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We Are the Revolutionists: German-Speaking Immigrants and American Abolitionists after 18

August 17 2012 at 6:44 PM

Provost  (Login MPOne)

We Are the Revolutionists: German-Speaking Immigrants and American Abolitionists after 1848, by Mischa Honeck
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Athens: University of Georgia Press, 2011. Pp. xx, 236. Illus., map, notes, biblio., index. $24.95. ISBN: 0820338230.

The suppression of the European revolutionary outbreaks of 1848-1849 caused many people to flee to the United States. The largest such group consisted of Germans, many well educated veterans of the uprising. In We are the Revolutionists, Prof. Honeck (German Historical Institute, Washington) takes a look at the Red-48 German immigrants and their interactions with and influence on not only the American anti-slavery movement, but, albeit to a lesser extent, other reform movements of the period, such as womens and workers rights, and even socialism.

Honeck weaves through his account a look at generational differences in the political and social outlook of what might be termed three waves of German immigrants, those who arrived before the revolutions, the revolutionary migrants, and those who arrived after Reconstruction. He notes that the older German-American community was usually more conservative and those arriving after Reconstruction generally bought into the Reconciliation myth, while some of the old radicals became conservatives. Honeck covers many topics, from the liberal German attempt to form free labor settlements in Texas, the strong streak of abolitionism in the feminist movement, German volunteerism during the Civil war, and so forth, including the persecution of Germans in the Confederacy during the Civil War.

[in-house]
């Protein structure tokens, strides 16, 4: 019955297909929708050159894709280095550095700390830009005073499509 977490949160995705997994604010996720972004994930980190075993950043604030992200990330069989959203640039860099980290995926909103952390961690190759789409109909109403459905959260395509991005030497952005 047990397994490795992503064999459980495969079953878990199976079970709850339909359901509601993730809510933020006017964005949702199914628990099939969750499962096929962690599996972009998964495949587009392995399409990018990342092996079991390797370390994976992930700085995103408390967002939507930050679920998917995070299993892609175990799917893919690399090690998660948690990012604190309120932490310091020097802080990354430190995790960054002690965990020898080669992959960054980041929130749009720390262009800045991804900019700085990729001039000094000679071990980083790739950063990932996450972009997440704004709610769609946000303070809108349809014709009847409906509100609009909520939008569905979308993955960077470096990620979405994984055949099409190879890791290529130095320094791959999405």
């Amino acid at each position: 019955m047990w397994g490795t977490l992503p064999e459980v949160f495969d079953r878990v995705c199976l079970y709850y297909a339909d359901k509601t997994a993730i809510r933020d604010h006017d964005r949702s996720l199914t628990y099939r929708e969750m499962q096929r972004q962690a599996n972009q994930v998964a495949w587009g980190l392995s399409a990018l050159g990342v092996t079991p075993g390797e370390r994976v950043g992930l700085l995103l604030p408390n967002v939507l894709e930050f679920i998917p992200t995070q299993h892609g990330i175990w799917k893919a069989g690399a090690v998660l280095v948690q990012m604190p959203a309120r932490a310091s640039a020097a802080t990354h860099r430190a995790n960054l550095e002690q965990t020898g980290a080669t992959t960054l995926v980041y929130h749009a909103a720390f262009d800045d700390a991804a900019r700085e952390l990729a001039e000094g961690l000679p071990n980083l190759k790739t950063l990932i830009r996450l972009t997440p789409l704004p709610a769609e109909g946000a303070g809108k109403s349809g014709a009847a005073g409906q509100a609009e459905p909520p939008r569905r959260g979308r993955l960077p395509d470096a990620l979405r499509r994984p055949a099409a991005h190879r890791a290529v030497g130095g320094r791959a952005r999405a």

A valuable book for those interested in the abolitionist, labor,and feminist movements, immigration and assimilation, and the social roots of the Civil War and German participation in that conflict.


Reviewer: A. A. Nofi, Review Editor


Nemo me impune lacesset,

[linked image]"The chief aim of all government is to preserve the freedom of the citizen. His control over his person, his property, his movements, his business, his desires should be restrained only so far as the public welfare imperatively demands. The world is in more danger of being governed too much than too little.

It is the teaching of all history that liberty can only be preserved in small areas. Local self-government is, therefore, indispensable to liberty. A centralized and distant bureaucracy is the worst of all tyranny.

Taxation can justly be levied for no purpose other than to provide revenue for the support of the government. To tax one person, class or section to provide revenue for the benefit of another is none the less robbery because done under the form of law and called taxation."

John W. Davis, Democratic Presidential Candidate, 1924. Davis was one of the greatest trial and appellate lawyers in US history. He also served as the US Ambassador to the UK.
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